Then they wanted flu shots. Then a playground. Then to fix up their community building. Then a fitness center in that community building.
And it grew, and grew, and grew. And it was THEIRS.
Then WE needed something. Our critical access hospital was falling apart. We needed a new facility, and the only way to get it was with a countywide bond. We hadn’t tried one since 1969.
You may not be surprised, with the benefit of hindsight, that the measure passed with 72% of the vote. But we were. That’s because making progress in community work is like watching a tree grow: you can usually only see the difference from year to year —if you’re lucky— but more often, it’s by the decade. You certainly can’t see it day by day.
But you can FEEL it.
Along the way, across the county, we suddenly realized there were sprigs of new growth everywhere. Some of that was by design: we gave up on having committees, and organized work by tasks instead. And volunteers flocked in, tackling the things that needed doing in their communities.
For some, these were projects that hit home on a personal level. But much of it took place because people do what they see other people doing. When taking action in your community becomes the fashionable thing to do, people become an unstoppable force.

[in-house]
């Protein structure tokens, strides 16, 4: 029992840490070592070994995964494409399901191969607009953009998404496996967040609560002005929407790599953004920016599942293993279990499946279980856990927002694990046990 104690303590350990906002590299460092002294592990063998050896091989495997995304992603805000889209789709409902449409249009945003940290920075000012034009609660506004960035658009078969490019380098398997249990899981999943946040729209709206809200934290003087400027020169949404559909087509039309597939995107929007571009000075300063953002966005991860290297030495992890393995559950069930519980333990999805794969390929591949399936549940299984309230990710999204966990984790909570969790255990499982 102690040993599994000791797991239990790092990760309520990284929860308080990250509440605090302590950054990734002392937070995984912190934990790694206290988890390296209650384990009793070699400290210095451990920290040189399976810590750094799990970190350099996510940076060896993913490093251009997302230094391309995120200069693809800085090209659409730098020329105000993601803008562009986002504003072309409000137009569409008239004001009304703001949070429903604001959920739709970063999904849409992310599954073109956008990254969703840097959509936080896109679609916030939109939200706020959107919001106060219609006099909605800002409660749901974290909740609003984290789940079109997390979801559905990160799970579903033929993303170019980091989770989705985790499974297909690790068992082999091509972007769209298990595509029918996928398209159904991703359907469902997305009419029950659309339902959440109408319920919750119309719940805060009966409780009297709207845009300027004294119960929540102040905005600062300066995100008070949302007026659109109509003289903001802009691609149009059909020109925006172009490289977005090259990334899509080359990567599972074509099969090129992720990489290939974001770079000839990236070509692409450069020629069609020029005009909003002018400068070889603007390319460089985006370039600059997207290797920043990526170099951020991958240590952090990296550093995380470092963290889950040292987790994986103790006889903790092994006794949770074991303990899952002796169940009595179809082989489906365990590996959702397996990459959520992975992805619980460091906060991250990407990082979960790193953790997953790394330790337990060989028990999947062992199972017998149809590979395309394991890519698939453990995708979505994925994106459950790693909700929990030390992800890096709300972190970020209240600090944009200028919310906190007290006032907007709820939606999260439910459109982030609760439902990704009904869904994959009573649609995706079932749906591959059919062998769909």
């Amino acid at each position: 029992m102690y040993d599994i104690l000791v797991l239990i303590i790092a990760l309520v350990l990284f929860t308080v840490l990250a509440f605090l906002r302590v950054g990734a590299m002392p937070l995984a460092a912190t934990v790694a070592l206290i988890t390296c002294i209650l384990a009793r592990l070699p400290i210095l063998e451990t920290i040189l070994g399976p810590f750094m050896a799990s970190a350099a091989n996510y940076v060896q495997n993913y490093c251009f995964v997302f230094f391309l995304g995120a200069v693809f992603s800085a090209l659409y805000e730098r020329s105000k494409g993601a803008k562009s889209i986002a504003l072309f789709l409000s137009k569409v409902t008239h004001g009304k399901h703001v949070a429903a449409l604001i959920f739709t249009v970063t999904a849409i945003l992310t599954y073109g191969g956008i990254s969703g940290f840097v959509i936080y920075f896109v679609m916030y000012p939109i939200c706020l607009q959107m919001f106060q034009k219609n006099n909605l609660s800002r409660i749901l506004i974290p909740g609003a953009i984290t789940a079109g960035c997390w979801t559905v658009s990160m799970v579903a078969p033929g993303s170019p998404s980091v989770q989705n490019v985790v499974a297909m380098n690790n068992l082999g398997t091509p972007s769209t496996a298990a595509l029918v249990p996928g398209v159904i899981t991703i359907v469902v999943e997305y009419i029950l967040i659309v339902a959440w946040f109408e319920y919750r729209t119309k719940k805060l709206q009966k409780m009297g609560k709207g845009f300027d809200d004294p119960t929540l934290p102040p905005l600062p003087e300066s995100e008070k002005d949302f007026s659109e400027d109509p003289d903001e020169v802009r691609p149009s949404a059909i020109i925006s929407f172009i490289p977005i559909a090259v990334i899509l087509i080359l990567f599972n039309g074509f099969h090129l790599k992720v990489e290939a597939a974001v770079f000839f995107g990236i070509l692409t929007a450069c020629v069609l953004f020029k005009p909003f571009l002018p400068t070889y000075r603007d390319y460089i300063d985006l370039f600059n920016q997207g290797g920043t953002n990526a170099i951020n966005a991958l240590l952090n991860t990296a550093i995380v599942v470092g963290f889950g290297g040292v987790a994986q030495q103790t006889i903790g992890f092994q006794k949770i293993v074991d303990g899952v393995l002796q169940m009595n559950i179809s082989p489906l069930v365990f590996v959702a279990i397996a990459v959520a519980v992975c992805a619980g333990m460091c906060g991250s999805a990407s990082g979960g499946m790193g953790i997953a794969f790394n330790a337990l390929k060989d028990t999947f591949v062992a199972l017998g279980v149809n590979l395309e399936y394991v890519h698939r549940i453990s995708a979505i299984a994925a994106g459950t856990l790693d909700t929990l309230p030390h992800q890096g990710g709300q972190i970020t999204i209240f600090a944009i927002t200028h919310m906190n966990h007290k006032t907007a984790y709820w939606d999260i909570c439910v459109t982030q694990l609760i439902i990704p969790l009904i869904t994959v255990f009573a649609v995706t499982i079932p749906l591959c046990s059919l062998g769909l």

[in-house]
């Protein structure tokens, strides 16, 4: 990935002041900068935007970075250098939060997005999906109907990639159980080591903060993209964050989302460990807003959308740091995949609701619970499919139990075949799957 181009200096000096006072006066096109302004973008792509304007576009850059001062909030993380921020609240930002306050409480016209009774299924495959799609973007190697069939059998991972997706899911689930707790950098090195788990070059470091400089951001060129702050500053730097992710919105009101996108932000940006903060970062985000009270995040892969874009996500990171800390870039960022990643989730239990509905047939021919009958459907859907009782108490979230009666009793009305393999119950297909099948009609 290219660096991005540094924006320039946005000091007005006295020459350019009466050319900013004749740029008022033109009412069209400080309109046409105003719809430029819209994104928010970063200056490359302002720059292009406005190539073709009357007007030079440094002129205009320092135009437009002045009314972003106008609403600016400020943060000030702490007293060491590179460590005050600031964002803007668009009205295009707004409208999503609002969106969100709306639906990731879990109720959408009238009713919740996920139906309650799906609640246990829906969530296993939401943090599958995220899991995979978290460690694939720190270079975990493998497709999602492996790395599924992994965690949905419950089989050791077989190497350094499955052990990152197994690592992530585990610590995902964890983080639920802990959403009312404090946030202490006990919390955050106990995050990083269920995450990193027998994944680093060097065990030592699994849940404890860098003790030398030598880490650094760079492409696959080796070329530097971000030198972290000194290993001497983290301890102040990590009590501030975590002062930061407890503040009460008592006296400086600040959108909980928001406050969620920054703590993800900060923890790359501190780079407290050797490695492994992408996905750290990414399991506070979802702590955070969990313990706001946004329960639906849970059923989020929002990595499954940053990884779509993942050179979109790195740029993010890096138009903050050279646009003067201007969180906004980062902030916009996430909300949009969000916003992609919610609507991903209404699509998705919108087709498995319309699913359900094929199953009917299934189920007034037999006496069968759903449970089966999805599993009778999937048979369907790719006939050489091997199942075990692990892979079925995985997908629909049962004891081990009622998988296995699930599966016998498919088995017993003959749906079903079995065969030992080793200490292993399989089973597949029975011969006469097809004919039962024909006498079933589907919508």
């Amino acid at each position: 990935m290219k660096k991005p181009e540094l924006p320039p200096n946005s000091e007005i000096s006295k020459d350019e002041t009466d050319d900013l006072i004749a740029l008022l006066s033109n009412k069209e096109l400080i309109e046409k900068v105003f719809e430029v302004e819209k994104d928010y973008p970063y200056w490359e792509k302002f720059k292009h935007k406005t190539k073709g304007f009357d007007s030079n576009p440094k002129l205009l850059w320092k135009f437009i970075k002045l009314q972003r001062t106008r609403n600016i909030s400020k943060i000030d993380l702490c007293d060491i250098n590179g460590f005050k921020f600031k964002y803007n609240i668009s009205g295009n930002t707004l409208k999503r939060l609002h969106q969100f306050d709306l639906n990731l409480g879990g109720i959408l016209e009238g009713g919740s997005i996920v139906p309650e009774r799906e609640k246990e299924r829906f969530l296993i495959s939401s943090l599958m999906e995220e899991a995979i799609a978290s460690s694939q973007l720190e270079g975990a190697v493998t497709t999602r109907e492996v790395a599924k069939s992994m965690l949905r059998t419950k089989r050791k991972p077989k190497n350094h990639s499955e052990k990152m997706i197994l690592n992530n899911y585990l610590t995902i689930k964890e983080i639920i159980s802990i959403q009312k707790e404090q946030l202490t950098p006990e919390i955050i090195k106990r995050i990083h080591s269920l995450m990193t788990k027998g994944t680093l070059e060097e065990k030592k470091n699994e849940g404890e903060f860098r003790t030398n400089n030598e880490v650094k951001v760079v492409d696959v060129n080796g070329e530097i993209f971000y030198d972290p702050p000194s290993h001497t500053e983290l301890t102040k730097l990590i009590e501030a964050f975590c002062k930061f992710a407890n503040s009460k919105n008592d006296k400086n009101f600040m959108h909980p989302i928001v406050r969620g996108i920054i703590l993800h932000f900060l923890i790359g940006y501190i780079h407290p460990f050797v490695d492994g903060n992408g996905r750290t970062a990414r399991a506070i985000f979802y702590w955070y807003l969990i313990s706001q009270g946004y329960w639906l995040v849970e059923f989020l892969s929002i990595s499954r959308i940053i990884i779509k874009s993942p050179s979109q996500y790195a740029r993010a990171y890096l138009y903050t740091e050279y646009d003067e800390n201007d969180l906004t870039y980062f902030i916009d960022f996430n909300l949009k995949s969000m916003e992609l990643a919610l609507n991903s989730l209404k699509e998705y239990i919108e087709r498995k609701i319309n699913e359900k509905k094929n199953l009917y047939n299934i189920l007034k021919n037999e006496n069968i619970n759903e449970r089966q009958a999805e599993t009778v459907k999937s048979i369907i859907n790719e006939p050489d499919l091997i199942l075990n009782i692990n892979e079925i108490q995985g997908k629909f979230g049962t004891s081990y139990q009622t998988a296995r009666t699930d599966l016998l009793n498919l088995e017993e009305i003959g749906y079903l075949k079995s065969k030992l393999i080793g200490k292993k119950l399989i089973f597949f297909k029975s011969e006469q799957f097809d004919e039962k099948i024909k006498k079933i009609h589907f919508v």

So today, those old codgers are still in the diner, cussin’ and discussin’. But even their conversations have changed. Now it’s “I’m tired of all those people on the walking trail waving at me when I am mowing my yard.” Or, “Did you see all those people at the dog park? Looks dangerous to me. Somebody’s gonna get bit.”
Now, the voices that dominate in Allen County are the voices of action. Voices of progress. Voices that say “HOW should we do this?” instead of “WHY should we do this?” The negativity does not go unchallenged.
We don’t have it all figured out. Far from it. We still fight. Too many people are still mired in poverty. Our county health ranking has a long, long way to go. And yeah, we’ve still got pickle jars. But we’ve also got a free clinic to send people to. And we’re going to pass Medicaid expansion in Kansas next year —mark my words.
We’re succeeding because we’re throwing away labels imposed on us —that something is liberal this or conservative that— and focusing on what works for US —letting the residents lead the work.
And we have adopted a new call to arms: ACTION REMOVES DOUBT.
Action Removes Doubt. Whether it’s taking action to eliminate inequities, build a hospital, win a Robert Wood Johnson Foundation “Culture of Health” prize, mow a ditch, or throw away the pickle jar —Action Removes Doubt.
To see video footage of Toland’s speech follow this link to the Daily Yonder, where you will find all kinds of stories related to rural life. The Daily Yonder is the journalistic blog put out by the Center for Rural Strategies.